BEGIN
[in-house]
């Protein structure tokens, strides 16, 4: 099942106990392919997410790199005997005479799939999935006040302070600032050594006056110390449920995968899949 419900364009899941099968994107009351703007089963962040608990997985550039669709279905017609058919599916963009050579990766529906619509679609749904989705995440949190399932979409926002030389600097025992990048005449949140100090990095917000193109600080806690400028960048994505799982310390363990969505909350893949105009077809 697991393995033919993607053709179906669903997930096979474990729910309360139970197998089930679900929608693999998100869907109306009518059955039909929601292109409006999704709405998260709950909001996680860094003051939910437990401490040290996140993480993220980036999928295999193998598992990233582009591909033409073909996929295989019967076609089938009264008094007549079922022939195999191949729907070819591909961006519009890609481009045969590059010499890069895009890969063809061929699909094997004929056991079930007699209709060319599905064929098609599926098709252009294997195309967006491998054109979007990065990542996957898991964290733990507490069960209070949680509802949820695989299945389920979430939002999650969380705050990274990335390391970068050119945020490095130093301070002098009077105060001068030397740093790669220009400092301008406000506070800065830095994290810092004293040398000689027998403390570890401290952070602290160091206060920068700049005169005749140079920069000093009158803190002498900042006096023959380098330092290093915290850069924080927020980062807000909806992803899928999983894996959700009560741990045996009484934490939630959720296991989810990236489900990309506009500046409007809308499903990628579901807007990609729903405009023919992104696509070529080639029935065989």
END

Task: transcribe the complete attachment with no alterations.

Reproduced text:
[in-house]
């Protein structure tokens, strides 16, 4: 099942106990392919997410790199005997005479799939999935006040302070600032050594006056110390449920995968899949 419900364009899941099968994107009351703007089963962040608990997985550039669709279905017609058919599916963009050579990766529906619509679609749904989705995440949190399932979409926002030389600097025992990048005449949140100090990095917000193109600080806690400028960048994505799982310390363990969505909350893949105009077809 697991393995033919993607053709179906669903997930096979474990729910309360139970197998089930679900929608693999998100869907109306009518059955039909929601292109409006999704709405998260709950909001996680860094003051939910437990401490040290996140993480993220980036999928295999193998598992990233582009591909033409073909996929295989019967076609089938009264008094007549079922022939195999191949729907070819591909961006519009890609481009045969590059010499890069895009890969063809061929699909094997004929056991079930007699209709060319599905064929098609599926098709252009294997195309967006491998054109979007990065990542996957898991964290733990507490069960209070949680509802949820695989299945389920979430939002999650969380705050990274990335390391970068050119945020490095130093301070002098009077105060001068030397740093790669220009400092301008406000506070800065830095994290810092004293040398000689027998403390570890401290952070602290160091206060920068700049005169005749140079920069000093009158803190002498900042006096023959380098330092290093915290850069924080927020980062807000909806992803899928999983894996959700009560741990045996009484934490939630959720296991989810990236489900990309506009500046409007809308499903990628579901807007990609729903405009023919992104696509070529080639029935065989």